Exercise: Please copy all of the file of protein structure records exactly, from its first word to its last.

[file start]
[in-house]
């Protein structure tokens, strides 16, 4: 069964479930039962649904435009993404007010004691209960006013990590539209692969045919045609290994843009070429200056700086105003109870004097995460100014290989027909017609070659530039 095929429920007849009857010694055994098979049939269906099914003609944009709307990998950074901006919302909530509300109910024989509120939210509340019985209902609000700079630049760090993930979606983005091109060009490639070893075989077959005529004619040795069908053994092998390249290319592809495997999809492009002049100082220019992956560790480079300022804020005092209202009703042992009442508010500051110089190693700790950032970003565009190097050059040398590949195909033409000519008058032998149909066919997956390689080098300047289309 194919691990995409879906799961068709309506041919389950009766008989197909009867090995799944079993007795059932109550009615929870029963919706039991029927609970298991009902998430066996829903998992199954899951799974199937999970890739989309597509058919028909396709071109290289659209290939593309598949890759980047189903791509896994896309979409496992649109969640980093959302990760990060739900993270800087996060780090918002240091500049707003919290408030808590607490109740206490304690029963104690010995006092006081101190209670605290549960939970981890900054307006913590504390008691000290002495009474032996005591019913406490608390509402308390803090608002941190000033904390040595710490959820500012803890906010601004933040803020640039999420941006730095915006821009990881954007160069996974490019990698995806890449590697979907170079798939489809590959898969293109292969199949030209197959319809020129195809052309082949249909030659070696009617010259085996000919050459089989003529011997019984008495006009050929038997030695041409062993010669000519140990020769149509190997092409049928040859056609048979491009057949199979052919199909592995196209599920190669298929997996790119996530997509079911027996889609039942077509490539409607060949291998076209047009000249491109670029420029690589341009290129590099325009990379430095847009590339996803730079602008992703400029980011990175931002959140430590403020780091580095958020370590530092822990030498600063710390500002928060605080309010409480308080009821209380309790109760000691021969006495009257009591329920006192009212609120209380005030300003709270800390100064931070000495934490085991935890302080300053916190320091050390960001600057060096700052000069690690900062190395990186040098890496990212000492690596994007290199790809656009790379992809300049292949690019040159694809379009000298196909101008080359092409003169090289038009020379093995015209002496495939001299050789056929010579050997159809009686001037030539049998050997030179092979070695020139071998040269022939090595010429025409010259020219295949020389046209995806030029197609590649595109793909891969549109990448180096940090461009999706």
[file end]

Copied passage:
[in-house]
């Protein structure tokens, strides 16, 4: 069964479930039962649904435009993404007010004691209960006013990590539209692969045919045609290994843009070429200056700086105003109870004097995460100014290989027909017609070659530039 095929429920007849009857010694055994098979049939269906099914003609944009709307990998950074901006919302909530509300109910024989509120939210509340019985209902609000700079630049760090993930979606983005091109060009490639070893075989077959005529004619040795069908053994092998390249290319592809495997999809492009002049100082220019992956560790480079300022804020005092209202009703042992009442508010500051110089190693700790950032970003565009190097050059040398590949195909033409000519008058032998149909066919997956390689080098300047289309 194919691990995409879906799961068709309506041919389950009766008989197909009867090995799944079993007795059932109550009615929870029963919706039991029927609970298991009902998430066996829903998992199954899951799974199937999970890739989309597509058919028909396709071109290289659209290939593309598949890759980047189903791509896994896309979409496992649109969640980093959302990760990060739900993270800087996060780090918002240091500049707003919290408030808590607490109740206490304690029963104690010995006092006081101190209670605290549960939970981890900054307006913590504390008691000290002495009474032996005591019913406490608390509402308390803090608002941190000033904390040595710490959820500012803890906010601004933040803020640039999420941006730095915006821009990881954007160069996974490019990698995806890449590697979907170079798939489809590959898969293109292969199949030209197959319809020129195809052309082949249909030659070696009617010259085996000919050459089989003529011997019984008495006009050929038997030695041409062993010669000519140990020769149509190997092409049928040859056609048979491009057949199979052919199909592995196209599920190669298929997996790119996530997509079911027996889609039942077509490539409607060949291998076209047009000249491109670029420029690589341009290129590099325009990379430095847009590339996803730079602008992703400029980011990175931002959140430590403020780091580095958020370590530092822990030498600063710390500002928060605080309010409480308080009821209380309790109760000691021969006495009257009591329920006192009212609120209380005030300003709270800390100064931070000495934490085991935890302080300053916190320091050390960001600057060096700052000069690690900062190395990186040098890496990212000492690596994007290199790809656009790379992809300049292949690019040159694809379009000298196909101008080359092409003169090289038009020379093995015209002496495939001299050789056929010579050997159809009686001037030539049998050997030179092979070695020139071998040269022939090595010429025409010259020219295949020389046209995806030029197609590649595109793909891969549109990448180096940090461009999706």